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French Rap Musicians Blamed for Violence

French artist Mino raps about hard economic times: "Knocked out by the welfare check, sitting on a bench, paid to do nothing, that is the fruit of my times..."
Sylvia Poggioli, NPR
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French artist Mino raps about hard economic times: "Knocked out by the welfare check, sitting on a bench, paid to do nothing, that is the fruit of my times..."
Prodige Namor has been running French rap workshops since 1998. He says rap is all about identity.
Sylvia Poggioli, NPR /
/
Prodige Namor has been running French rap workshops since 1998. He says rap is all about identity.

Two hundred members of the French parliament are calling for legal action against several rap musicians for allegedly inciting violence and racism in last month's suburban riots. Rap artists and their mentors say the music reflects economic and social reality, and shouldn't be blamed for the unrest.

For more than a decade, French rappers have been venting the anger of an alienated underclass, but rappers say politicians haven't been listening. Matteo Ferran, part owner of the record label Street Skillz, says suggesting rap is to blame for the riots is a case of shooting the messenger.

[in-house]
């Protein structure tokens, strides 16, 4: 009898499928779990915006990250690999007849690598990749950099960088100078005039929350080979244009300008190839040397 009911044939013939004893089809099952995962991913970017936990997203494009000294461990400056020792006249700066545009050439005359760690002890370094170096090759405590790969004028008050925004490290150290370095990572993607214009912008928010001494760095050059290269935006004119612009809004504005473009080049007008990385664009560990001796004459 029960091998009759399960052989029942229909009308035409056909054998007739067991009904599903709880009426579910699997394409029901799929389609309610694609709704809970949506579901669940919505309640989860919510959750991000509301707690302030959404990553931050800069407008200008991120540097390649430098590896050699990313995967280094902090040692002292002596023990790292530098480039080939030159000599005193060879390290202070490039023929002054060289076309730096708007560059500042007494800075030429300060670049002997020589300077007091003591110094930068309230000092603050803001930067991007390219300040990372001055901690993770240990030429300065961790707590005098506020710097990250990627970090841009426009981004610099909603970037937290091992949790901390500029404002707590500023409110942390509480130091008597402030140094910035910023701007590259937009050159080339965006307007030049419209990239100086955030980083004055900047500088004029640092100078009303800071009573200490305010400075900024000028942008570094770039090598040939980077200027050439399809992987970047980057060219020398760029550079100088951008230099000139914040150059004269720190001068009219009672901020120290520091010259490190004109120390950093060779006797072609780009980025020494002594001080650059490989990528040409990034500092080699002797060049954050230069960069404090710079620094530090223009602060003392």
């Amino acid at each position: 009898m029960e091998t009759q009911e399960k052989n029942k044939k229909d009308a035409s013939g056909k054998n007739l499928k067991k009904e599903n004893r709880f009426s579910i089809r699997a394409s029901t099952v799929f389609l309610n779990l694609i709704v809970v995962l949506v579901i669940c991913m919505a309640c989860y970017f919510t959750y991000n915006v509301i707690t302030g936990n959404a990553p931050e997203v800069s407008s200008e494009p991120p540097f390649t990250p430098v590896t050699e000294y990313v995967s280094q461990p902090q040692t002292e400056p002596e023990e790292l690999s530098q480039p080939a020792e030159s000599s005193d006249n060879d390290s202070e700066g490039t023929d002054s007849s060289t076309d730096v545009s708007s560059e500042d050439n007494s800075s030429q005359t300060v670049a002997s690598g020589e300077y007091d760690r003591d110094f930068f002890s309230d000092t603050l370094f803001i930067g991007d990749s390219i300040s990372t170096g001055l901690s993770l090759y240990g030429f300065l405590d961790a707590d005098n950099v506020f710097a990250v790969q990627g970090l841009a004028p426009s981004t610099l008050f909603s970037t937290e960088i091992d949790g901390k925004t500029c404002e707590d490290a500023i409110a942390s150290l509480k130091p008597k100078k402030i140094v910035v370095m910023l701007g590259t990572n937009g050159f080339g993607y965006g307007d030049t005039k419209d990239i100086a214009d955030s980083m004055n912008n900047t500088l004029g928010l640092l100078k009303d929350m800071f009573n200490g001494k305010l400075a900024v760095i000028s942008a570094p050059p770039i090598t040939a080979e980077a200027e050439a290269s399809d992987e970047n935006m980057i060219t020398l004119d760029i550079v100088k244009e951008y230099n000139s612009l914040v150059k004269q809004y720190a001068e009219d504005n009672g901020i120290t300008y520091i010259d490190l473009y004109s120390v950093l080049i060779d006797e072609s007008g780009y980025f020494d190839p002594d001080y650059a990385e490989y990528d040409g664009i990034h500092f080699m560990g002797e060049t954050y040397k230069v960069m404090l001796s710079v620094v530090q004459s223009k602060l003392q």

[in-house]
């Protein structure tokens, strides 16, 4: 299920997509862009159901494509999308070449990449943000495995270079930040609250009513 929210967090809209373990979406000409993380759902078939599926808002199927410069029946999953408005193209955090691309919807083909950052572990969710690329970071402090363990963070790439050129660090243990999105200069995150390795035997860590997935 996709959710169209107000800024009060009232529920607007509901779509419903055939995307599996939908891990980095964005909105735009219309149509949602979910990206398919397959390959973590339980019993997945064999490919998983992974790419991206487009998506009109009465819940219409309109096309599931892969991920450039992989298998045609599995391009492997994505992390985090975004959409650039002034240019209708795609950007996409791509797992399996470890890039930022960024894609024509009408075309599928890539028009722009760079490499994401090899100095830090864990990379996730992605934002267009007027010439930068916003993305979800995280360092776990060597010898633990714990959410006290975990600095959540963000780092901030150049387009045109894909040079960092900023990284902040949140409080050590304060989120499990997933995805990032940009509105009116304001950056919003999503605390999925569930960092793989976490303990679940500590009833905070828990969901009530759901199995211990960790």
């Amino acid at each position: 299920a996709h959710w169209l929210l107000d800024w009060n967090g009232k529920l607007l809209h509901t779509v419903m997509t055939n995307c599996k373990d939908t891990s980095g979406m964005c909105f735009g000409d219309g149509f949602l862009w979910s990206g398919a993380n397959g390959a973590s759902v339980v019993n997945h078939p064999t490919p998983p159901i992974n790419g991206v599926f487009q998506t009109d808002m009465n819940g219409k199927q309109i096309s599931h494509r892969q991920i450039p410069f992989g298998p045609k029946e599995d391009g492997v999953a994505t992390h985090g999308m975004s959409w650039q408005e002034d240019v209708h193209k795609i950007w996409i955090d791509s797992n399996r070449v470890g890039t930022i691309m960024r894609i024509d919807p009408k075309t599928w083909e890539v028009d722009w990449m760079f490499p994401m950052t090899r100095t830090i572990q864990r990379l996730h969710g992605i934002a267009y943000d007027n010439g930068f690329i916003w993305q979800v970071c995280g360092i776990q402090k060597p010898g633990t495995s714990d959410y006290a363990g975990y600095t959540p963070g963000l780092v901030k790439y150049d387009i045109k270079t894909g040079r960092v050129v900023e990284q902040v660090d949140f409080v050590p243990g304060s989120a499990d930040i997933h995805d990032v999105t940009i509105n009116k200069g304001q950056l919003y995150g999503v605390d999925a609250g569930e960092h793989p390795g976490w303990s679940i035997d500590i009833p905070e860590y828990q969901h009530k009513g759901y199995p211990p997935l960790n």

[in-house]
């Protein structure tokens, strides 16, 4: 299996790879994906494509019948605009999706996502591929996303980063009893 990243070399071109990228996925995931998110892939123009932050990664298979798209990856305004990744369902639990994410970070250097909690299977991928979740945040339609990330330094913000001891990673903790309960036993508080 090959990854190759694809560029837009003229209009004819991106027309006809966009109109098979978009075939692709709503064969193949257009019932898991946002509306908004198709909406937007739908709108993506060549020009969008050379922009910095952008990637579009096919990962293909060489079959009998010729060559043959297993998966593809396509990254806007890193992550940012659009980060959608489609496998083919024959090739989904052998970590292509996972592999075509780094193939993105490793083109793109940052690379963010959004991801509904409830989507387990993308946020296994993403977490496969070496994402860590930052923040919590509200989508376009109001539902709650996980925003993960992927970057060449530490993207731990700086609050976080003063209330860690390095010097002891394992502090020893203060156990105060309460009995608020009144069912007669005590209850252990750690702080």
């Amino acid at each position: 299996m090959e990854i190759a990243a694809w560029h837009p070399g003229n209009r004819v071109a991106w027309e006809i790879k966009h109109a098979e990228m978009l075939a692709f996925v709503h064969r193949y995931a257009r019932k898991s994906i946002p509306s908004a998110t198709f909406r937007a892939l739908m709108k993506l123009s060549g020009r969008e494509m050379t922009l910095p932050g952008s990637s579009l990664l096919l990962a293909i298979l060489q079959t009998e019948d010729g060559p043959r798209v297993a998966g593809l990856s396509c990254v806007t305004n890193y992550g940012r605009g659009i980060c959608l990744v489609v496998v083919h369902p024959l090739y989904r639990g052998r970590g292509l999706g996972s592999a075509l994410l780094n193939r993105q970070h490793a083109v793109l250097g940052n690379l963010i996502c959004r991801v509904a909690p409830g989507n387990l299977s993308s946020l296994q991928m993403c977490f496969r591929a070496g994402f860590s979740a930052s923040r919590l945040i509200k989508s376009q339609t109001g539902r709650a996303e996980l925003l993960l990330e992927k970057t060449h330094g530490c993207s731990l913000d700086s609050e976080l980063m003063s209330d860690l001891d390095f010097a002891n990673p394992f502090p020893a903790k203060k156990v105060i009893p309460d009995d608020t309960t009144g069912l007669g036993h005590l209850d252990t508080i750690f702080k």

"This makes me laugh," Ferran says. "Rappers have been saying the same thing for 10 years, warning about what goes on in the suburbs, where kids are miserable. There are teenagers who think about committing suicide -- they have no future."

In the southern city of Marseille, the situation is much less bleak than elsewhere in France. While it has high unemployment -- especially among the young -- Marseille was spared November's wave of violence.

Municipal authorities have gone so far as to encourage minority youth to explore their creativity. A city-funded urban renewal project turned a former tobacco factory into a vast center for artists, actors and musicians.

There's even a school for rappers. Rapper Prodige Namor has been running workshops since 1998. He says rap is all about identity. "You have lots of people from... Algeria, Tunisia, Morocco, the Comoro Islands, and everybody wants to show who he is and where he comes from. It is a way... to show who they are, what they want to prove."

One of Namor's best students is Amir Kegeri, a 17-year-old of Algerian origin. Kegeri, who goes by the stage name of Ace, hopes to record an album after he finishes school. He says that his rap singing is "more than just a message, it is a state of mind, it is a culture, it is a life."

Copyright 2022 NPR. To see more, visit https://www.npr.org.

Sylvia Poggioli is senior European correspondent for NPR's International Desk covering political, economic, and cultural news in Italy, the Vatican, Western Europe, and the Balkans. Poggioli's on-air reporting and analysis have encompassed the fall of communism in Eastern Europe, the turbulent civil war in the former Yugoslavia, and how immigration has transformed European societies.